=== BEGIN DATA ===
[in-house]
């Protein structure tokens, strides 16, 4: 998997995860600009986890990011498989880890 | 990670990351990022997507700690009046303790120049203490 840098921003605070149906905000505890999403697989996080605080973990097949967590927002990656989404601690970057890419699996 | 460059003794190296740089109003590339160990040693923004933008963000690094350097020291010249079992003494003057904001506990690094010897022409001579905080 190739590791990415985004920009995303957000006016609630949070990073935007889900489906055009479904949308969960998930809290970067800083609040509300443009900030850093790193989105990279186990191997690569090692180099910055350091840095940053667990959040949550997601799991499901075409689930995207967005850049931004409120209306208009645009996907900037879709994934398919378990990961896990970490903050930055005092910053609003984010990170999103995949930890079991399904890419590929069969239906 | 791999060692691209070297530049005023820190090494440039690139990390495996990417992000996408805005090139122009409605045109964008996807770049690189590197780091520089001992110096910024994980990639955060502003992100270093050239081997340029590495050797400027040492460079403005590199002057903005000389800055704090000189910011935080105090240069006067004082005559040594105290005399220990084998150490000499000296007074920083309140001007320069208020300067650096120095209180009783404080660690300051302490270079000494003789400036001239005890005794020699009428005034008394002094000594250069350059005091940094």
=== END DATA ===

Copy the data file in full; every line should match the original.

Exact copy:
[in-house]
């Protein structure tokens, strides 16, 4: 998997995860600009986890990011498989880890 | 990670990351990022997507700690009046303790120049203490 840098921003605070149906905000505890999403697989996080605080973990097949967590927002990656989404601690970057890419699996 | 460059003794190296740089109003590339160990040693923004933008963000690094350097020291010249079992003494003057904001506990690094010897022409001579905080 190739590791990415985004920009995303957000006016609630949070990073935007889900489906055009479904949308969960998930809290970067800083609040509300443009900030850093790193989105990279186990191997690569090692180099910055350091840095940053667990959040949550997601799991499901075409689930995207967005850049931004409120209306208009645009996907900037879709994934398919378990990961896990970490903050930055005092910053609003984010990170999103995949930890079991399904890419590929069969239906 | 791999060692691209070297530049005023820190090494440039690139990390495996990417992000996408805005090139122009409605045109964008996807770049690189590197780091520089001992110096910024994980990639955060502003992100270093050239081997340029590495050797400027040492460079403005590199002057903005000389800055704090000189910011935080105090240069006067004082005559040594105290005399220990084998150490000499000296007074920083309140001007320069208020300067650096120095209180009783404080660690300051302490270079000494003789400036001239005890005794020699009428005034008394002094000594250069350059005091940094």